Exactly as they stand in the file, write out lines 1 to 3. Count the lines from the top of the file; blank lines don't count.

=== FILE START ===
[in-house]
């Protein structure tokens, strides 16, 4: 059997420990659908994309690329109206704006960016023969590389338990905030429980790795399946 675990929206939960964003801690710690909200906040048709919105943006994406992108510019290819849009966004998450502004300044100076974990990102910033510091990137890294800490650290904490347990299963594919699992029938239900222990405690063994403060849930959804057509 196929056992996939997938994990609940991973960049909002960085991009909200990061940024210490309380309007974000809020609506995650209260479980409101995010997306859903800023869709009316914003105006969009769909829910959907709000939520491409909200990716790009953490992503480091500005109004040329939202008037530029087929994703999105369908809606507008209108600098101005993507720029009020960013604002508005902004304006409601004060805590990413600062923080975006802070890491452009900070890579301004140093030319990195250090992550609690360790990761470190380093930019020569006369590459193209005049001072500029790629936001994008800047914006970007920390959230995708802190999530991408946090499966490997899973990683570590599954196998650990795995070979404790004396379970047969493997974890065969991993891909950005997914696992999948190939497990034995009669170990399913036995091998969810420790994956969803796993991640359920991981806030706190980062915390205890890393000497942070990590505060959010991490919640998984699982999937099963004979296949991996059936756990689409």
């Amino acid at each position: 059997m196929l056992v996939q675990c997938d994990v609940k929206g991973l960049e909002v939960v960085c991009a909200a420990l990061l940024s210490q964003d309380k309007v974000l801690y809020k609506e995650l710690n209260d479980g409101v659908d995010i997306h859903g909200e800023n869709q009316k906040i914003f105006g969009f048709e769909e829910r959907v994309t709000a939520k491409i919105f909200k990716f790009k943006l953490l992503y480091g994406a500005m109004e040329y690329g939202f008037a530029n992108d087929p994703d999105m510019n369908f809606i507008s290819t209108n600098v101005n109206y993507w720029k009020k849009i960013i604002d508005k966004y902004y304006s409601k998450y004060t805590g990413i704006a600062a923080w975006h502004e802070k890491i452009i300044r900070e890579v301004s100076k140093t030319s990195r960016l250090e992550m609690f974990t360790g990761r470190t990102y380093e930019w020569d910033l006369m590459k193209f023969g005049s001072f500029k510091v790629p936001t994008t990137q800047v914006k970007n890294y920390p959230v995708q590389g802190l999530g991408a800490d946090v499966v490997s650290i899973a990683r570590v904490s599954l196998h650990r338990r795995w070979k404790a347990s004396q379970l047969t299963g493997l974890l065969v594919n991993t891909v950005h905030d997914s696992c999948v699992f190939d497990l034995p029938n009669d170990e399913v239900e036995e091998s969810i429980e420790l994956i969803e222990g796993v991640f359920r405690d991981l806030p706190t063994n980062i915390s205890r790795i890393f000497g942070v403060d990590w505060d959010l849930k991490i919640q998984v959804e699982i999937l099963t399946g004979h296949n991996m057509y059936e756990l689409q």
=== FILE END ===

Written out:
[in-house]
């Protein structure tokens, strides 16, 4: 059997420990659908994309690329109206704006960016023969590389338990905030429980790795399946 675990929206939960964003801690710690909200906040048709919105943006994406992108510019290819849009966004998450502004300044100076974990990102910033510091990137890294800490650290904490347990299963594919699992029938239900222990405690063994403060849930959804057509 196929056992996939997938994990609940991973960049909002960085991009909200990061940024210490309380309007974000809020609506995650209260479980409101995010997306859903800023869709009316914003105006969009769909829910959907709000939520491409909200990716790009953490992503480091500005109004040329939202008037530029087929994703999105369908809606507008209108600098101005993507720029009020960013604002508005902004304006409601004060805590990413600062923080975006802070890491452009900070890579301004140093030319990195250090992550609690360790990761470190380093930019020569006369590459193209005049001072500029790629936001994008800047914006970007920390959230995708802190999530991408946090499966490997899973990683570590599954196998650990795995070979404790004396379970047969493997974890065969991993891909950005997914696992999948190939497990034995009669170990399913036995091998969810420790994956969803796993991640359920991981806030706190980062915390205890890393000497942070990590505060959010991490919640998984699982999937099963004979296949991996059936756990689409």
């Amino acid at each position: 059997m196929l056992v996939q675990c997938d994990v609940k929206g991973l960049e909002v939960v960085c991009a909200a420990l990061l940024s210490q964003d309380k309007v974000l801690y809020k609506e995650l710690n209260d479980g409101v659908d995010i997306h859903g909200e800023n869709q009316k906040i914003f105006g969009f048709e769909e829910r959907v994309t709000a939520k491409i919105f909200k990716f790009k943006l953490l992503y480091g994406a500005m109004e040329y690329g939202f008037a530029n992108d087929p994703d999105m510019n369908f809606i507008s290819t209108n600098v101005n109206y993507w720029k009020k849009i960013i604002d508005k966004y902004y304006s409601k998450y004060t805590g990413i704006a600062a923080w975006h502004e802070k890491i452009i300044r900070e890579v301004s100076k140093t030319s990195r960016l250090e992550m609690f974990t360790g990761r470190t990102y380093e930019w020569d910033l006369m590459k193209f023969g005049s001072f500029k510091v790629p936001t994008t990137q800047v914006k970007n890294y920390p959230v995708q590389g802190l999530g991408a800490d946090v499966v490997s650290i899973a990683r570590v904490s599954l196998h650990r338990r795995w070979k404790a347990s004396q379970l047969t299963g493997l974890l065969v594919n991993t891909v950005h905030d997914s696992c999948v699992f190939d497990l034995p029938n009669d170990e399913v239900e036995e091998s969810i429980e420790l994956i969803e222990g796993v991640f359920r405690d991981l806030p706190t063994n980062i915390s205890r790795i890393f000497g942070v403060d990590w505060d959010l849930k991490i919640q998984v959804e699982i999937l099963t399946g004979h296949n991996m057509y059936e756990l689409q």